With its 1,800 dairy farms across the state, Michigan produces a lot of milk (fifth among U.S. states), but even with all of this economic activity, Michigan Sen. Mike Green sees the potential for more. How much additional sales and revenue could be generated, for example, by adding greater value to Michigan’s homegrown milk — by diversifying or expanding the state’s dairy sector so that more buttermilk powder is being made or condensed milk is being produced for ice cream and baked goods?
The state’s new budget reflects this vision of adding more value to Michigan’s agriculture products. It includes a $4.7 million grant program for mid-sized food and agriculture processing facilities.
In the northwest part of Ohio that he represents, state Sen. Cliff Hite says, “wind is our shale,” an energy resource that has the potential to boost revenue on agricultural land and improve the region’s entire economy.
And the comparisons don’t stop there.
Just as the hydraulic fracturing boom has raised questions about siting and government regulations, so too has wind power. Three years ago, responding to concerns about the impact of wind-turbine installations on adjacent landowners, the Ohio Legislature tripled the state’s setback requirements for turbines, a move that Hite and others say halted the development of wind energy.
Under the 2014 law, for any operation with generating capacity of 5 MW or more, Ohio now requires a 1,125-foot minimum setback from the base of the wind turbine (plus the length of its blade) to the edge of the property line. That marked a big change from the state’s previous standards — first, a requirement that the setback from the property line be 1.1 times the height of the turbine, which amounts to about 550 feet; second, that there be a 1,125-foot setback from the turbine to the nearest home (the 2014 law changed the requirement from home to property line).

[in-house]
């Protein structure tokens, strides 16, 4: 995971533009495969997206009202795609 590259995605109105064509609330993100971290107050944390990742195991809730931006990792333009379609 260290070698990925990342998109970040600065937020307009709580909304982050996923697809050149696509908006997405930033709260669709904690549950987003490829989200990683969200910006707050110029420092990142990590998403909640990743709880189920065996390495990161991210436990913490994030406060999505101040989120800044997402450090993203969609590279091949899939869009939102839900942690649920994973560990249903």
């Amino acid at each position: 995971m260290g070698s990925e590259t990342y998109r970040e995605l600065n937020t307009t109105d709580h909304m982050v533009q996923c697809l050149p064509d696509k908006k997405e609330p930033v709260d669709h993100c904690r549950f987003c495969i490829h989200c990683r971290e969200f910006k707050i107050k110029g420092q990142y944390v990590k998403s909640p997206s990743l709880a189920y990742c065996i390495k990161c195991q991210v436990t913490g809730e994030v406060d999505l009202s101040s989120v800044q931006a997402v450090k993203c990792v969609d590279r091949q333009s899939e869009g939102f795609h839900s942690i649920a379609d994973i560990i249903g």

As a result of this statutory change, wind-energy proponents say, Ohio now has the most stringent siting rules in the country. In states such as Illinois and South Dakota, for example, a turbine must be set back at a distance from the property line that is 1.1 times its height. Under the Ohio law, it is approximately 2.3 times the height of the average turbine.
Intensive animal production is an $86 billion industry, but growing conflicts between confinement livestock farms and some neighbors has spilled over into legislatures across the Midwest. Indiana Sen. Susan Glick, chair of an interim committee studying whether there is a need for special regulations for concentrated animal-feeding operations, is among those seeking ways to “bridge a divide between modern livestock farmers and some rural communities” over farm siting.
The clustering of cattle, hogs or poultry makes selection of locations for larger farms critical. Geology, ground and surface water, roads, neighbors and wind direction all factor into siting decisions.
Citing the need for more legal and insurance stability for the state’s livestock industry, Iowa lawmakers have passed legislation designed to limit liability damages in cases filed by unhappy neighbors against producers.
The majority of Midwestern states determine farm property taxes through a system that assesses the land based on “use value” — how much income it can generate from agricultural production. One of the few exceptions is Nebraska, where a percentage of the land’s actual market value (currently set at 75 percent in statute) is used to determine what a farmer or rancher will pay in taxes.
With the value of agricultural land rising rapidly in recent years (see table), Nebraska’s agricultural producers have faced big increases in their tax bills, and over the past two years alone, the state’s legislators have intervened by putting more than $400 million into a Property Tax Credit Relief Fund, which for 2016 will provide $89.57 per $100,000 of property valuation. Beginning in tax year 2017, LB 958 provides $20 million in additional funding for property tax relief.
This legislative year, Sen. Lydia Brasch hopes she and other Nebraska legislators are able to find a more permanent solution.